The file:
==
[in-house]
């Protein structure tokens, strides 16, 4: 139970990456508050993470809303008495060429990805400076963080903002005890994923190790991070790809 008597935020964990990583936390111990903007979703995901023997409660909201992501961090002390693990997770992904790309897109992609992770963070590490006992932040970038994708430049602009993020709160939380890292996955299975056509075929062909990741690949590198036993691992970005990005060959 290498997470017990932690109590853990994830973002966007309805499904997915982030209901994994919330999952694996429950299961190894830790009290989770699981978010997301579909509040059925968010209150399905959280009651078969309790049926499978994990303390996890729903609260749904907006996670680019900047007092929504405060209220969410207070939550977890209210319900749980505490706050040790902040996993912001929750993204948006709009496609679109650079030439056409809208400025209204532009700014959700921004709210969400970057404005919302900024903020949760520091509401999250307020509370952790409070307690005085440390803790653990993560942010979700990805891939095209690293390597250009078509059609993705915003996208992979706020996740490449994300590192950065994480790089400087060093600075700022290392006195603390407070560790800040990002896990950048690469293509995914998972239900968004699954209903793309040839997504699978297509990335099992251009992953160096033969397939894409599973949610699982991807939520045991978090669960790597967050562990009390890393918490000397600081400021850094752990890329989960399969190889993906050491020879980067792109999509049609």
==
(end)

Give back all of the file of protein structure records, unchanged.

[in-house]
């Protein structure tokens, strides 16, 4: 139970990456508050993470809303008495060429990805400076963080903002005890994923190790991070790809 008597935020964990990583936390111990903007979703995901023997409660909201992501961090002390693990997770992904790309897109992609992770963070590490006992932040970038994708430049602009993020709160939380890292996955299975056509075929062909990741690949590198036993691992970005990005060959 290498997470017990932690109590853990994830973002966007309805499904997915982030209901994994919330999952694996429950299961190894830790009290989770699981978010997301579909509040059925968010209150399905959280009651078969309790049926499978994990303390996890729903609260749904907006996670680019900047007092929504405060209220969410207070939550977890209210319900749980505490706050040790902040996993912001929750993204948006709009496609679109650079030439056409809208400025209204532009700014959700921004709210969400970057404005919302900024903020949760520091509401999250307020509370952790409070307690005085440390803790653990993560942010979700990805891939095209690293390597250009078509059609993705915003996208992979706020996740490449994300590192950065994480790089400087060093600075700022290392006195603390407070560790800040990002896990950048690469293509995914998972239900968004699954209903793309040839997504699978297509990335099992251009992953160096033969397939894409599973949610699982991807939520045991978090669960790597967050562990009390890393918490000397600081400021850094752990890329989960399969190889993906050491020879980067792109999509049609």